Categories
Live Scan Fingerprinting in Florida (General)

Mobile Fingerprinting in Florida

You have heard about mobile fingerprinting services, but not sure if this service is effective or applicable to your personal or business situation. IDENTICO LLC is FDLE approved live scan vendor with ability to serve your organization with mobile unit, at your location and at your convenience. We are not reading your mind, but if you need to complete any of the followings, then you need to contact us today:  
  • You or your staff are required to get fingerprinted on live scan equipment in order to be compliant with AHCA, DCF, Department of Elderly Affairs, Medicaid Provider Services or VECHS requirement on background screening
  • You believe that it will be great if live scan fingerprinting company will come to your location and conducts a level 2 background check on all employees in one session
  • You are located and need  fingerprinting in Miami-Dade, Broward, Palm Beach or Martin County and thinking about getting fingerprinted ASAP
  • You found out that IDENTICO doesn’t charge a traveling fee if there are 10 or more individuals to be fingerprinted at single location, but even if there are less than 10 people the traveling fee can be as less as $14
  • Don’t be surprise to find out, that our Mobile Fingerprinting unit can fingerprint up-to 85 persons/ day in one single session
  • And most importantly here is the schedule of fee for live scan submissions as well as printing on hard copy fingerprint cards:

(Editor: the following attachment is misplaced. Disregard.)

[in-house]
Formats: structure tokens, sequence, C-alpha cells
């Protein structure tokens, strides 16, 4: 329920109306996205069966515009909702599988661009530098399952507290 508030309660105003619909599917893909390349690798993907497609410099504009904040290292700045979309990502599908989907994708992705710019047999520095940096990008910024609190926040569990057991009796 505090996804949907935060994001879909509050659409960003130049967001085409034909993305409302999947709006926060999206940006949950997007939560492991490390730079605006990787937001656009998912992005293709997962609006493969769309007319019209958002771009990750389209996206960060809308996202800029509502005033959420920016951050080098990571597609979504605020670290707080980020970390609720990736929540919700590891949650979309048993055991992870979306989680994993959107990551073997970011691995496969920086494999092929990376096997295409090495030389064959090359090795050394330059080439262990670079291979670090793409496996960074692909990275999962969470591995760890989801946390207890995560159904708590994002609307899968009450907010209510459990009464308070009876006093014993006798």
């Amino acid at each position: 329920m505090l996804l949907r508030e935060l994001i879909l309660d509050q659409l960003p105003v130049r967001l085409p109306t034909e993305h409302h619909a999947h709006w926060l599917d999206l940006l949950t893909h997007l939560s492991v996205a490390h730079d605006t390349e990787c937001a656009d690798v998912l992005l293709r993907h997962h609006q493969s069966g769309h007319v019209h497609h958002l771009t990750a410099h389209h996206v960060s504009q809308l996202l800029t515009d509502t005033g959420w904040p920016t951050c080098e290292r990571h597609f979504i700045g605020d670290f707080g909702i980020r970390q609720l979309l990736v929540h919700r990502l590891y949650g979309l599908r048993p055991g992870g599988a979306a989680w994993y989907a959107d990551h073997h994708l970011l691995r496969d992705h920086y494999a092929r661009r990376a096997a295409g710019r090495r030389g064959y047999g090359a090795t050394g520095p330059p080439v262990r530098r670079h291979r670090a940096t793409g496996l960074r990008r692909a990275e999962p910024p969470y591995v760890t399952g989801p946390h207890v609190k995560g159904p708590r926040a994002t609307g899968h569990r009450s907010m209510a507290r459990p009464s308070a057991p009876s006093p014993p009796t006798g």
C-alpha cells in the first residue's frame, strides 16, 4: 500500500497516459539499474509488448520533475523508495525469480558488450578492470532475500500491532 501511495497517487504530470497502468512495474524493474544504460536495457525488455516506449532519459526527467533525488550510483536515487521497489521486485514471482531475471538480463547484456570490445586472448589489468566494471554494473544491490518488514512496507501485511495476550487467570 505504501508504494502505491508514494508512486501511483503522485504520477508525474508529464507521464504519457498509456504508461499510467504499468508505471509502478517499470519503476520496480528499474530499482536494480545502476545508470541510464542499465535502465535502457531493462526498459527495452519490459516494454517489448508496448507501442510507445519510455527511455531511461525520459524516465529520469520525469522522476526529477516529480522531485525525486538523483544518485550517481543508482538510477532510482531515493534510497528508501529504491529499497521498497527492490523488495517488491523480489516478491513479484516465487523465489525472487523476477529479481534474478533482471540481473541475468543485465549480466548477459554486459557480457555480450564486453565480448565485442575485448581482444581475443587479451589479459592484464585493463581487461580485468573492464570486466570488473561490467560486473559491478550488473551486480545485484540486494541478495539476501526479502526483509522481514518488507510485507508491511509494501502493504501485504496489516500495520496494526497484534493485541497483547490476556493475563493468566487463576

–  AHCA (Agency for Healthcare Administration) Level 2 Live Scan Background Screening includes all healthcare providers – $80.00/Person, Includes State & Federal Fees, Taxes, IDENTICO Processing fee.   –  DCF (Department of Children and Families) Level 2 Live Scan Background Screening. For personnel in Childcare, Mental Health, Developmentally Disabled Care, and Summer Camp programs- $62.00/Person, Includes State & Federal Fees, Taxes, IDENTICO Processing fee. Consumer must present a valid OCA# number issued by regional DCF office.   –  APD (Agency for Persons with Disabilities) Level 2 Live Scan Background Screening, including CDC+, Medicaid Waiver, Support Coordinators and Group Homes$80.00/Person, Includes State & Federal Fees, Taxes, IDENTICO Processing fee. Consumer must present a valid OCA# number issued by regional DCF office.   –  DOEA (Department of Elderly Affairs) Level 2 Live Scan Background Screening for Aging Network Providers & Volunteers, Long-Term Care Ombudsman Volunteers- $62/Person, Includes State & Federal Fees, Taxes, IDENTICO Processing fee.   –  DBPR (Florida Department of Business and Professional Regulations). Level 2 Live Scan Background Screening for Real Estate Sales and Brokers, Real Estate Appraisers, General Contractor, Community Association Managers, Alcoholic, Beverages and Tobacco, Home Inspectors, Mold Remediation or Assessment, Talent Agents, Athlete Agents, Employee Leasing, Slot Machine, Yacht and ship brokers License Applicants-$54.25/Person, Includes State & Federal Fees, Taxes, IDENTICO Processing fee.   –  DOACS (Florida Department of Agriculture and Consumer Services) Division of Licensing, Security and Firearm (D & G) License, Private Investigator (C or CC License), Pawn broker, and all other F.S. 493 applicants- $48.25/Person, Includes State & Federal Fees, Taxes, IDENTICO Processing fee.   –  DHSMV (Florida Department of Highway Safety and Motor Vehicles) Level 2 Live Scan Background Screening for Motor vehicle, mobile home and recreational vehicle dealers’ licensees, Commercial driving school instructors, agents and employees- $57.25/Person, Includes State & Federal Fees, Taxes, IDENTICO Processing fee.   –  Legal Name Change Petitioners in Miami-Dade, Broward and Palm Beach County Courts • FDLE criminal history expunction or sealing- $54.25/Person, Includes State & Federal Fees, Taxes, IDENTICO Processing fee.   – VECHS (Volunteer & Employee Criminal History System) for qualified entities providing some type of “care” or “care placement services” for children, the elderly or the disabled- $47.25/Person for Volunteers and $54.25/person for Employees, Includes State & Federal Fees, Taxes, IDENTICO Processing fee.   -FBI criminal history checks for out of country Immigration or legal matters requiring fingerprinting-12$ for hard copy fingerprinting.   – Public and Private School Employees and Contractors. Consumer must present a valid ORI#, OCA# or VECHS number. Fees may vary, please contact us for accurate quote.   -Professional and Non-Professional Guardian Program in Dade-Broward-Palm Beach- $54.25/Person, Includes State & Federal Fees, Taxes, IDENTICO Processing fee.   – Standard FBI Applicant fingerprint card (FD-258) fingerprinting for Federal and State Banking/Investment permits/licenses- 15$ for hard copy fingerprinting.   For more information or to schedule your appointment please contact us today at (954) 239-8590 or visit our official website www.myidentico.com, for more information. Our office is located at 3948 Pembroke Road, Suite E, Pembroke Park, FL, 33021, and if you decide to use our in office services feel free to visit us. We have an open-door no appointment is required policy, however if you would like to schedule an appointment at certain time, please visit http://www.myidentico.com/hitappoint/ and we’ll serve you first regardless of any wait line.   Sincerely, IDENTICO LLC.